This dish could be served as an appetizer in a small portion or larger portion as a main dish.
One thing that is also really nice about this dish it’s very adaptable to a wide range of herbs and spices to transform it into a totally different dish. It also works well as a base for meat as well as fish. I have provide a few alternatives at the end of this post to the basic recipe provided below.
Cannellini Beans with Pasta
8 oz. cannellini beans fresh or dried. If dried soak in salted water overnight.
1 small carrot chopped finely
1 small onion chopped finely
½ a stalk of celery plus any leaves attached chopped finely
2 tbs. of tomato paste or tomato sauce
1tbs. or more of chopped fresh Rosemary (or other fresh herb)
1). Cook the beans on medium heat in enough salted water to cover the beans by half in a pot. Add water as needed during the cooking process.
2). When the beans are tender remove from the heat and allow to cool.
3) Meanwhile sautee the chopped ingredients in olive oil until soft and tender. It’s fine if they brown slightly.
4) Drain the beans and add only the bean’s cooking liquid to the sautéed vegetables. Allow to simmer with more water if necessary until the vegetables are tender. Puree in a blender or blitz with a hand held blender and return puree to the pot.
5) Add the beans and the tomato paste and chopped fresh rosemary and allow to simmer very gently. Add salt as needed.
6) If using fresh pasta chop into bite size pieces and add to the beans and liquid. If using dried pasta it is recommended to select a very small pasta such a small macaroni or small penne for this recipe. Cook separately and add to the beans when the past is cooked al dente. It will continue to cook and absorb liquid in the liquid of the beans.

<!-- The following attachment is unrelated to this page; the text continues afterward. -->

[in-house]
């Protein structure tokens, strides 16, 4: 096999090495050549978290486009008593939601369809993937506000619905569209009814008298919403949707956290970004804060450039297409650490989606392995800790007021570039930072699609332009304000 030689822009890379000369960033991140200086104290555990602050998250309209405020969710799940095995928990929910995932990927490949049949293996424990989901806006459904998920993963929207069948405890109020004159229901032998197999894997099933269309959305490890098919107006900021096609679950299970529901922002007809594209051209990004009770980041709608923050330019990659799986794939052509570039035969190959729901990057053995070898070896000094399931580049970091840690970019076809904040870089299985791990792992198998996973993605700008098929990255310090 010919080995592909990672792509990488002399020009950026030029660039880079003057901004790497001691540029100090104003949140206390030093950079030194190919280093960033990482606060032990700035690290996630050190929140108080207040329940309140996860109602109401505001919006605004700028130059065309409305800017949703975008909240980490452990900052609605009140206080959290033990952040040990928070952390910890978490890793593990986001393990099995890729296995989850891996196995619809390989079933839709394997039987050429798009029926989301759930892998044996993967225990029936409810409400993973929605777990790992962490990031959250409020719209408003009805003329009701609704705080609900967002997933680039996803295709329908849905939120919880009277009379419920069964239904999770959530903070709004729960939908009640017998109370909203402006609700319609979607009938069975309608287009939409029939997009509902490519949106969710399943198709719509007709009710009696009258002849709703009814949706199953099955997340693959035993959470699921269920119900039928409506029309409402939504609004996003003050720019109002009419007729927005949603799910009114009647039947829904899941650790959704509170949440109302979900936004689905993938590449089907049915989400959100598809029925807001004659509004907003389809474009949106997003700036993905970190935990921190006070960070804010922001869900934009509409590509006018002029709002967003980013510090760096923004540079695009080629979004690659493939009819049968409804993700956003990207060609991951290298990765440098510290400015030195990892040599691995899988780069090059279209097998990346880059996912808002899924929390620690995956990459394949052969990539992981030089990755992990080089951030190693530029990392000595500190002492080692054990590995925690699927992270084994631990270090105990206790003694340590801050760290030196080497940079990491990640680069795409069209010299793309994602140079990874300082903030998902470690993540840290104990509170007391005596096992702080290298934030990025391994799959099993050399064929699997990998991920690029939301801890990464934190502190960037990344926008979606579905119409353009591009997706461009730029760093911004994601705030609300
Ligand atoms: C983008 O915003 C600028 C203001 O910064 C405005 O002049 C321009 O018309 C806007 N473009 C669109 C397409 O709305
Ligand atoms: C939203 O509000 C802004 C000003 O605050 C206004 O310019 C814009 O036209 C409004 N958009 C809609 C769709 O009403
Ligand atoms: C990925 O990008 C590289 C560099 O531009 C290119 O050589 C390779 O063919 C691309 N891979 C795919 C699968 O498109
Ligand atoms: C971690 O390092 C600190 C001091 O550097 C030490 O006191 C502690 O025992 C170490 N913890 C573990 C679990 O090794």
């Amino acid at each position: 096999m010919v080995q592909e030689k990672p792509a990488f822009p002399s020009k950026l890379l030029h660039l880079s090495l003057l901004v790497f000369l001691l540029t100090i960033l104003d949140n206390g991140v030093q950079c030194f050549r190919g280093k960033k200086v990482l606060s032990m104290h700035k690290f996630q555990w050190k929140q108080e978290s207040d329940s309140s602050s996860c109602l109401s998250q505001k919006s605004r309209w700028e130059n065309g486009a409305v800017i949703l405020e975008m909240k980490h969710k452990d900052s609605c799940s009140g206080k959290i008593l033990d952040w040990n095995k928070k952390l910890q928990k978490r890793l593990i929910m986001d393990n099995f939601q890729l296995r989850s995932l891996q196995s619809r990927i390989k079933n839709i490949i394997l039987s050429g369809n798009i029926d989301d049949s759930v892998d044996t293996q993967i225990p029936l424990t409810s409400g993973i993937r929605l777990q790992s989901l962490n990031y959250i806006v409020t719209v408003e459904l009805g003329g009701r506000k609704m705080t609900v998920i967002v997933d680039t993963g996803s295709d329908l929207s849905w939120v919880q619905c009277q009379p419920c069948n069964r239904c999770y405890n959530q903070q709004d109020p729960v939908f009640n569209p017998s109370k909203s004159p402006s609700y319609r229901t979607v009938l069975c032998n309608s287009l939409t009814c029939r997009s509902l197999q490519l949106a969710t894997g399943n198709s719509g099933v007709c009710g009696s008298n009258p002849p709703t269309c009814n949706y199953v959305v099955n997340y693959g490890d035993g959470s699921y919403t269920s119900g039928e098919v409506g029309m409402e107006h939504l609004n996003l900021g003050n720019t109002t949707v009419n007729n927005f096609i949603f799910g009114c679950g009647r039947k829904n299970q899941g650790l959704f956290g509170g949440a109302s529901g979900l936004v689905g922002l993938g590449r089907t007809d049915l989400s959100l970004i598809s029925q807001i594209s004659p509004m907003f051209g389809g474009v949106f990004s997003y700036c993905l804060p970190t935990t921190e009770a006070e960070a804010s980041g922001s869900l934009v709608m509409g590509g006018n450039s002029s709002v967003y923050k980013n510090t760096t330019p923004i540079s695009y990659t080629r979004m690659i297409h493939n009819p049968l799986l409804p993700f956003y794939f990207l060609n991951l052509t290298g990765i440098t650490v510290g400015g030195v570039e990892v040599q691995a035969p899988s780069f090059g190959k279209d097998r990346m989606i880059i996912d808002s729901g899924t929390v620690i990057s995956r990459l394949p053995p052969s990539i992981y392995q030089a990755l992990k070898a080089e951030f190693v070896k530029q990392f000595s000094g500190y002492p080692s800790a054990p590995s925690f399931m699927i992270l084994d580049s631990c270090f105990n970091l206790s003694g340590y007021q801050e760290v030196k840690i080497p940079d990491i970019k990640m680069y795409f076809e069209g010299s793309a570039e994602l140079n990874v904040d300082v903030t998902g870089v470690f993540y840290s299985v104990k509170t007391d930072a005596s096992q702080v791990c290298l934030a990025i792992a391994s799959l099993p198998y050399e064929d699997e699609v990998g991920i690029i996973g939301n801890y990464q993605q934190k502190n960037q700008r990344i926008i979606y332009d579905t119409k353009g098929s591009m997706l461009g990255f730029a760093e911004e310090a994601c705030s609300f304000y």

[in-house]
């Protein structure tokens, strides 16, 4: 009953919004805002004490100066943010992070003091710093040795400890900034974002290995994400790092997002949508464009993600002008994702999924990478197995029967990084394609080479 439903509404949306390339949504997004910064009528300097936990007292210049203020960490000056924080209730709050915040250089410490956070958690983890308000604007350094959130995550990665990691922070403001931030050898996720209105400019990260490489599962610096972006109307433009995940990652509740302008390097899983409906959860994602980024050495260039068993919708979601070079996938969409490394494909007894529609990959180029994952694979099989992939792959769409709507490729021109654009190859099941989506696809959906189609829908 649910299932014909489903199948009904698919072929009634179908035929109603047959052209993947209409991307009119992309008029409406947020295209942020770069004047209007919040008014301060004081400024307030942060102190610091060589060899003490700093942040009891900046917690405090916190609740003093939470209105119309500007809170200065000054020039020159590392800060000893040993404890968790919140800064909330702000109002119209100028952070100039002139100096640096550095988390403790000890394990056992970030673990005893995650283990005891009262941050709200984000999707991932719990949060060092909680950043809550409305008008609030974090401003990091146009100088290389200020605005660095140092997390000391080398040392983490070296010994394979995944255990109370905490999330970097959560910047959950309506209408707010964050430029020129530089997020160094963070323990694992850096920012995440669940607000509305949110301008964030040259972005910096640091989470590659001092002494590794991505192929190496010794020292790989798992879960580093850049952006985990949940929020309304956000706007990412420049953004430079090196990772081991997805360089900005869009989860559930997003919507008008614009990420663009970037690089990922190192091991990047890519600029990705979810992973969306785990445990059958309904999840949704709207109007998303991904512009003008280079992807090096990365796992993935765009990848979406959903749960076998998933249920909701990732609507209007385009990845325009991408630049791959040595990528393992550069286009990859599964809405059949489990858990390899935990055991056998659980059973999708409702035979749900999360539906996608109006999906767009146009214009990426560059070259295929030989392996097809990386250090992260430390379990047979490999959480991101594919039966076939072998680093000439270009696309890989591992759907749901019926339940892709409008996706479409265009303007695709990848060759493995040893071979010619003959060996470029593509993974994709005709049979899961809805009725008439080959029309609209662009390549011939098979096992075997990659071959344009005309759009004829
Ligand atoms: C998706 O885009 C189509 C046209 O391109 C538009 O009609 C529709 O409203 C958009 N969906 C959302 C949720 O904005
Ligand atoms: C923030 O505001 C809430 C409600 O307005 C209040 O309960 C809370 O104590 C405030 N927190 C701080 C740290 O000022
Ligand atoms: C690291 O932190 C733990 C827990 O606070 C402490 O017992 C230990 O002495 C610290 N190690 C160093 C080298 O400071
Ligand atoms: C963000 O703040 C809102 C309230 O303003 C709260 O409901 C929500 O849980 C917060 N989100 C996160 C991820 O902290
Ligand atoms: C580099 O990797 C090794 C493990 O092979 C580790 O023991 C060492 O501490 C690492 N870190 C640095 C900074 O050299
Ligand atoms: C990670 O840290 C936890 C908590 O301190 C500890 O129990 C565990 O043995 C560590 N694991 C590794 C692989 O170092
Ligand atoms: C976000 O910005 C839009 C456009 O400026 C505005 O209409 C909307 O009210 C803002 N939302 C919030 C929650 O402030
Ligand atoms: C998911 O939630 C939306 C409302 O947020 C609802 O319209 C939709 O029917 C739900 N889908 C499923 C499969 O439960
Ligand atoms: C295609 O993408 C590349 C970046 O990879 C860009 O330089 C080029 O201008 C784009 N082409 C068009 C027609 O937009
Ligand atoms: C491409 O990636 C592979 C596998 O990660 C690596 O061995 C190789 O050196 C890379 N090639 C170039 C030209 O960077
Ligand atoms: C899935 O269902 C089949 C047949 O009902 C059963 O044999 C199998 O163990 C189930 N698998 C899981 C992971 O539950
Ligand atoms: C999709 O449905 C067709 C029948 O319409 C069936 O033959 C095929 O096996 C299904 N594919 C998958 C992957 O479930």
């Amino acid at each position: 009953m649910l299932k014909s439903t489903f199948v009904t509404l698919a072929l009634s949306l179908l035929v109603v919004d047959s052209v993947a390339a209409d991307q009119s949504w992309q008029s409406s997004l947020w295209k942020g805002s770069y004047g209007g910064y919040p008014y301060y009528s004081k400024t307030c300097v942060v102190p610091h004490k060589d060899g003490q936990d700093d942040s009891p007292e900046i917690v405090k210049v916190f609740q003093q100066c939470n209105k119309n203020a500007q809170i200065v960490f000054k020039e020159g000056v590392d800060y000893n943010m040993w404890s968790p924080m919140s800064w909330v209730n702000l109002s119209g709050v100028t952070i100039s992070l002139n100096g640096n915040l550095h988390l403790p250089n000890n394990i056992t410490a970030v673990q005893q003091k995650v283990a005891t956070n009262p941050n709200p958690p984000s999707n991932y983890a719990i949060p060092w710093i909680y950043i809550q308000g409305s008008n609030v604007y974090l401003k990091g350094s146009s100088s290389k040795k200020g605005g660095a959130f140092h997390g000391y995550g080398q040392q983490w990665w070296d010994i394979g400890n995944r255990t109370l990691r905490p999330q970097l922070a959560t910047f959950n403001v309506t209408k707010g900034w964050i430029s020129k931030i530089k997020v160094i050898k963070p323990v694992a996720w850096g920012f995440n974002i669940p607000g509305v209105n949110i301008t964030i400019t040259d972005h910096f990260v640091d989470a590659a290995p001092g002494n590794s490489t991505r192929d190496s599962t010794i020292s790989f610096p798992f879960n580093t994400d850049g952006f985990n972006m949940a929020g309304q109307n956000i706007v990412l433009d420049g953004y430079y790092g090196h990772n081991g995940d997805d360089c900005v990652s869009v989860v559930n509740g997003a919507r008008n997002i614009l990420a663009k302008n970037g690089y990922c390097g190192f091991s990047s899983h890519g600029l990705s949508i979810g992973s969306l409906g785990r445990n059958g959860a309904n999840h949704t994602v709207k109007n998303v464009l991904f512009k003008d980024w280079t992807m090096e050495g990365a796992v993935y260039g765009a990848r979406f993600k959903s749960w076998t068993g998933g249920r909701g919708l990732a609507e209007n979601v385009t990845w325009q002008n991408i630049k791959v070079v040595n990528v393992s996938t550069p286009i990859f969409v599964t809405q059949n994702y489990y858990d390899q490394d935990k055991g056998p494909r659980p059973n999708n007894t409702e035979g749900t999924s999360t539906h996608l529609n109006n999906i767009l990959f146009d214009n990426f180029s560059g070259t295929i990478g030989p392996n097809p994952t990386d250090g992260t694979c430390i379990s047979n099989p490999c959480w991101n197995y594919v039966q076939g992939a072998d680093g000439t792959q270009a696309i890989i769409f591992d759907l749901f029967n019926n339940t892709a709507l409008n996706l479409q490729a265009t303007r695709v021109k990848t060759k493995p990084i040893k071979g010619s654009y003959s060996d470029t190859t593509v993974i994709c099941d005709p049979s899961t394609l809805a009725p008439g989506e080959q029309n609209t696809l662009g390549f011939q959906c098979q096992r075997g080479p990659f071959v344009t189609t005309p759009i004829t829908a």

1) Add a meat ragu as a topping. (left photo)
2) Add chopped zucchini to the beans and past and allow to cook on medium high heat for about 10 minutes. Serve with seared salmon in a shallow bowl.(right photo)
3) Replace the rosemary with fresh thyme, lemon thyme, sage, or oregano. Could change out any of these for your favorite fresh herb.
4) Add crisped bacon or pancetta as a topping.
5) Can also be made with different beans. Here in Italy it is often prepared with chickpeas. I have it a couple of times with cranberry beans and the results are delicious and earthy.
We became tourists; Cara enlisted as guide a midget Venetian nobleman to whom all doors were open and with him at her side and a guide book in her hand, she came with us, flagging sometimes but never giving up, a neat, prosaic figure amid the immense splendors of the place.
The fortnight at Venice passed quickly and sweetly—perhaps too sweetly; I was drowning in honey, stingless. On some days life kept pace with the gondola, as we nosed through the side-canals and the boatman uttered his plaintive musical bird-cry of warning; on other days with the speed-boat bouncing over the lagoon in a stream of sunlit foam; it left a confused memory of fierce sunlight on the sands and cool, marble interiors; of water everywhere, lapping on smooth stone, reflected in a dapple of light on painted ceilings; of a night at the Corombona palace such as Byron might have known, and another Byronic night fishing for scampi in the shallows of Chioggia, the phosphorescent wake of the little ship, the lantern swinging in the prow, and the net coming up full of weed and sand and floundering fishes; of melon and prosciutto on the balcony in the cool of the morning; of hot cheese sandwiches and champagne cocktails at Harry’s bar. [Evelyn Waugh, Brideshead Revisited]
We were in Venice a month or so ago. It is a magical and mysterious place to visit with all the seemingly endless canals and a labyrinth of narrow streets. This with a intriguing mix of Byzantine influenced architecture and Renaissance palaces are a heady combination.
It can also be maddeningly crowded. But there are the other lagoons to visit and I highly recommend this. We opted for Murano as Geno Seguso, had invited us for a private tour of his family’s glass workshop, Seguso Archimede, http://www.aseguso.com. The tour included a museum of sorts with examples of the workshop’s early works as well as current production items. Everything from tableware, mirrors, chandeliers, to figurines and bathroom accessories were on display. The visit ended with a brief visit to the hot ovens to experience first hand the fabrication process.
After the tour we decided to stay on the lagoon for lunch. We had already spotted, what looked to be, an interesting Osteria on a brief walk through the center of town before our tour. Osteria Acqua Stanca, http://www.acquastanca.it mainly specializes in freshly prepared seafood dishes. There desserts are also made in house and are well known for a delicious lemon tart which was unavailable the day we visited.